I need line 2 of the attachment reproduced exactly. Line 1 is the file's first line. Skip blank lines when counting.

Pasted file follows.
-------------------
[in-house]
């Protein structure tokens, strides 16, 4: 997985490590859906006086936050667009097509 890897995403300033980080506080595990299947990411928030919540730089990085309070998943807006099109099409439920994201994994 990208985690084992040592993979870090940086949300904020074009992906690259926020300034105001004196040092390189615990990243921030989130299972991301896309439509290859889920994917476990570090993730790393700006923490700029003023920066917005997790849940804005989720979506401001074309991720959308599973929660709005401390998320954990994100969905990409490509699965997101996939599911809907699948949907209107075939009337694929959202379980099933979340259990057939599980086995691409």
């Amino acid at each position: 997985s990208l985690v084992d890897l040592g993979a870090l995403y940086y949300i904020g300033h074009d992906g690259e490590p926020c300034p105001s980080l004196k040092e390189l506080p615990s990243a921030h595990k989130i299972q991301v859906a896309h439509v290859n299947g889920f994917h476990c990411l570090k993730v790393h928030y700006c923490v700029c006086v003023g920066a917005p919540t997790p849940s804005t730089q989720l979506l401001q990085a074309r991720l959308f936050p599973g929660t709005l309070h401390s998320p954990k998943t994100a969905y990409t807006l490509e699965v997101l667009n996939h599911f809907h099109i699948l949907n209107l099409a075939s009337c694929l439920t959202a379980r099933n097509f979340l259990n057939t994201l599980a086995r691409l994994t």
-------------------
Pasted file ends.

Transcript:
């Protein structure tokens, strides 16, 4: 997985490590859906006086936050667009097509 890897995403300033980080506080595990299947990411928030919540730089990085309070998943807006099109099409439920994201994994 990208985690084992040592993979870090940086949300904020074009992906690259926020300034105001004196040092390189615990990243921030989130299972991301896309439509290859889920994917476990570090993730790393700006923490700029003023920066917005997790849940804005989720979506401001074309991720959308599973929660709005401390998320954990994100969905990409490509699965997101996939599911809907699948949907209107075939009337694929959202379980099933979340259990057939599980086995691409």